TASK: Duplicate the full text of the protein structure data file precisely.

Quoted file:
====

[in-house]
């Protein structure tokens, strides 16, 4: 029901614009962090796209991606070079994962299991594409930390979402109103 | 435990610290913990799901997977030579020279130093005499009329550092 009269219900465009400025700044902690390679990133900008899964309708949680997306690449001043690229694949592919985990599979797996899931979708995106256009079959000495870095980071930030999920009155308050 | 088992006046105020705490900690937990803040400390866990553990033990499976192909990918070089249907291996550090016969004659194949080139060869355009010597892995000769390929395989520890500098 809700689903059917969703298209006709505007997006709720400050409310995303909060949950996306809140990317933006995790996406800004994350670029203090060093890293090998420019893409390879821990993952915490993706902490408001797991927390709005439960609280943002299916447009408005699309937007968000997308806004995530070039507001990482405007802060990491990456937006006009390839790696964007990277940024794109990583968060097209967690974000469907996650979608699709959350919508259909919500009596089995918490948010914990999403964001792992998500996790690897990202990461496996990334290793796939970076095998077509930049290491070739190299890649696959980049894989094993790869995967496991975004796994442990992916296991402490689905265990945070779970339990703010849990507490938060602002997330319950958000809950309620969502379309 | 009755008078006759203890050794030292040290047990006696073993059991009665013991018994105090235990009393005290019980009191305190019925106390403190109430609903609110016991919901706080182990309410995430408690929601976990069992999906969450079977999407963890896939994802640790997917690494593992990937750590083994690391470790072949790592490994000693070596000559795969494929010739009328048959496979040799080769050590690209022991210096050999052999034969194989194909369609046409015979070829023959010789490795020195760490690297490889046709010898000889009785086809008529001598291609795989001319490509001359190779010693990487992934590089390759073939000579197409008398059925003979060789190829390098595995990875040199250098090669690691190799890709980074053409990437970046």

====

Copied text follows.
[in-house]
């Protein structure tokens, strides 16, 4: 029901614009962090796209991606070079994962299991594409930390979402109103 | 435990610290913990799901997977030579020279130093005499009329550092 009269219900465009400025700044902690390679990133900008899964309708949680997306690449001043690229694949592919985990599979797996899931979708995106256009079959000495870095980071930030999920009155308050 | 088992006046105020705490900690937990803040400390866990553990033990499976192909990918070089249907291996550090016969004659194949080139060869355009010597892995000769390929395989520890500098 809700689903059917969703298209006709505007997006709720400050409310995303909060949950996306809140990317933006995790996406800004994350670029203090060093890293090998420019893409390879821990993952915490993706902490408001797991927390709005439960609280943002299916447009408005699309937007968000997308806004995530070039507001990482405007802060990491990456937006006009390839790696964007990277940024794109990583968060097209967690974000469907996650979608699709959350919508259909919500009596089995918490948010914990999403964001792992998500996790690897990202990461496996990334290793796939970076095998077509930049290491070739190299890649696959980049894989094993790869995967496991975004796994442990992916296991402490689905265990945070779970339990703010849990507490938060602002997330319950958000809950309620969502379309 | 009755008078006759203890050794030292040290047990006696073993059991009665013991018994105090235990009393005290019980009191305190019925106390403190109430609903609110016991919901706080182990309410995430408690929601976990069992999906969450079977999407963890896939994802640790997917690494593992990937750590083994690391470790072949790592490994000693070596000559795969494929010739009328048959496979040799080769050590690209022991210096050999052999034969194989194909369609046409015979070829023959010789490795020195760490690297490889046709010898000889009785086809008529001598291609795989001319490509001359190779010693990487992934590089390759073939000579197409008398059925003979060789190829390098595995990875040199250098090669690691190799890709980074053409990437970046």